Bhakti is inherent in Indian culture. However, at a particular turn of history, Bhakti took the form of a socio-religious movement, and soon it became the largest cultural movement in India. From the viewpoint of the time period, it covered more than 1000 years and it lingers even today.It is an inclusive cultural phenomenon. It assimilated within itself both high Brahmanic culture and lower tribal culture, orthodoxy as well as liberalism, and elitism as well as popular elements. So, it was heterogenous in character.Meaning of the term – Devotion? The term Bhakti-marga is one of the three ways to achieve moksha.
- Yajna, Japa, Tapa, Anushthana, Vratas etc.
- Knowledge, as described in Upanishads
- Spiritual practices like Shravana, Manana, Nididhyasa
- The root is Bhaj. It means attachment, participation, fondness for. It may be a devotion towards Guru, a king, and a god.
- In religious sense, it is a mode of worship, where there is an intense emotional love/devotion for a personal god. It may be Vishnu/Shiva, Vyankatesha, Vithoba, Ram/Krishna/Radha/Durga.
(a) Saguna/Nirguna: Two alternative ways of imaging the nature of the divine (Brahman) –
- Saguna Brahman was envisioned and developed as with form, attributes and quality.
- Nirguna Brahman was the concept of the Ultimate Reality as formless, without attributes or quality.
(b) Panth and Sampradaya: Each of the major divinities of Hinduism—Vishnu, Shiva, and the various forms of the Goddess—have distinct devotional traditions.
(c) Vidha: Various devotional practices like reciting the name of the god, singing hymns in praise of the deity, wearing or carrying identifying emblems, and undertaking pilgrimages to sacred places associated with the deity.
(d) Bhav: In Bhakti, there is an emotional relationship between the god and the devotee.
- Different local traditions explored various possible relationships like servant-master, a friend-friend, a parent-child, a child-parent, and a woman-beloved.
(a) Although Vedic religion was primarily worship through Yajna and Mantras, some elements of Bhakti can be seen even in ancient texts like Vedas and Upanishads. Bhakti has been inherently present in the Indian culture. The term bhakti first time appears in Shvetashvetara Upanishad. But it only appears once there.
(b) However, as a social-religious ideology, we find the full extent exposition of Bhaktism in the text, Bhagvat Gita, first. It explicitly uses the word “bhakti” to designate a religious path (marga). In fact, by the post-Maurya period, Bhakti emerged because of assimilation between higher Brahmanic culture and lower tribal culture.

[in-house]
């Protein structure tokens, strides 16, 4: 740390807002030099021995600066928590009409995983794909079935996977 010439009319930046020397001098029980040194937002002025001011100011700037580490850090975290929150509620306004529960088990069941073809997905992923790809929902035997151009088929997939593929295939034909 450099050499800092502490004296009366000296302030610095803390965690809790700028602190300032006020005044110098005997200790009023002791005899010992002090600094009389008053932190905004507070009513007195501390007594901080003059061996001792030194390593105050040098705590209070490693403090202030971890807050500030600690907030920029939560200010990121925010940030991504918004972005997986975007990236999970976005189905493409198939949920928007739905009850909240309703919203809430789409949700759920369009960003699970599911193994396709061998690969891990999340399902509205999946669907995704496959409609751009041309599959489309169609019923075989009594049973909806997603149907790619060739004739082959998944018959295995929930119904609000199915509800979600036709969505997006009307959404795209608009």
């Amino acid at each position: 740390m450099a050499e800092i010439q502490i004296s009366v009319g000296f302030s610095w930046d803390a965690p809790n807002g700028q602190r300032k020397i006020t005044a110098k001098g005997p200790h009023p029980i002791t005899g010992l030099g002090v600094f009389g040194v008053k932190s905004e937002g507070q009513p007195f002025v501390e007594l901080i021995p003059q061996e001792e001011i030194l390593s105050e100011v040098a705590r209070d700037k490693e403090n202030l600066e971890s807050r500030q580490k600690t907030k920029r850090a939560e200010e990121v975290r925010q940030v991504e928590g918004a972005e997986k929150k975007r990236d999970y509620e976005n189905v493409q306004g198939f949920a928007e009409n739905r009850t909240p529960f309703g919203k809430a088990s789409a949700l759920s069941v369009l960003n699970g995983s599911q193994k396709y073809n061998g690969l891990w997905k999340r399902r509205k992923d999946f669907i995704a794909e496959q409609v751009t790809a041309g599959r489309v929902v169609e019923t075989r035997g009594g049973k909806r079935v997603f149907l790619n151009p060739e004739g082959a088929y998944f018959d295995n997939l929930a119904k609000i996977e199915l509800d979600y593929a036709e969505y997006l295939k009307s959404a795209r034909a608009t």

Challenges to Hinduism during the post-Mauryan period:
- Influx of many foreign rulers.
- Greeks were primarily idol-worshippers.
- Emergence of Mahayana Buddhism.
- There was rising Avadana literature.
To counter/because of all these, Hindu Synthesis took place in which:
- Non-Aryan/tribal elements were assimilated by Sanskritizing many local deities into Aryan pantheon through the practice of land-grants (process of cultural integration)
- The idea of avataravad was accepted.
- Reduction in complex sacrificial rituals
- Various Buddhist influences were incorporated.
- Emergence of Shaivism and Vaishnavism
- Started the cult of temple.
- Composition of smriti, epics and Puranic literature which form the basis of the ideas and practices of classical Hinduism.
(c) All this change reached its zenith during the Gupta period which was characterized as the zenith of classical Hinduism. As the focus was towards assimilation, it was broadly characterized by tolerance, acceptance, and synthesis.
(d) Trends in north India during post-Gupta and Early Medieval period:
- Tantricism became dominant and it overpowered Bhakti for some time.
- Emergence of Nathpanthi reaction to Tantricism
- Development of Shaiva Tantra in Kashmir
Meanwhile, in the post-Gupta era (6th and 7th centuries), Bhakti appeared in South India as a popular movement.
- Here the initiative was taken by 12 Alwar and 63 Nayanar saints.
Matsyah Kurmo Varahas-cha Narasimhas-cha Vamana
Ramo Ramas-cha Ramas-cha Buddha Kalki-cha te dasa
—Adivaraha cave (7th century), Mahabalipuram;
- Alwar and Nayanar saints made a demand not simply of religious equality but also of social equality. That’s why initially Bhakti movement in south India was also a social movement, apart from being a religious movement.
- There is emergence of Shankar’s philosophy of Advaita Vedanta at the same time.
In the Early Medieval period, there was a fundamental re-orientation.
- Brahmanic elements started to penetrate the Bhakti movement. They were known as Vaishnava Acharya.
- Association with monarchy and temple cult
- Simultaneously, there was the rise of Imperial Cholas. There emerged a religious structure based on an alliance between monarchy and Brahmans who were being supported by idol worship and temple cult.
- In parts of North India, Bhaktism got associated with
(e) North India in Medieval Times:
- The establishment of the Delhi Sultanate in the early 13th century witnessed great outburst of many diverse and widespread socio-religious movements in various parts of the country drawing upon the concepts of bhakti.
- These movements have been seen as a continuation or revival of the older South Indian bhakti movement. However,
- Each one of the later movements which grew in the Sultanate period had a historical context of its own and its own peculiarities.
- Moreover, non-conformist monotheistic movement (e.g. Kabir and other ‘low-caste’ saints) bears only superficial resemblance to the variants of the movement.
In view of these wide and at times even basic differences among various bhakti movements, they must be discussed individually in order to clearly bring out the characteristics of each one of them and also to discover elements of unity and diversity among them.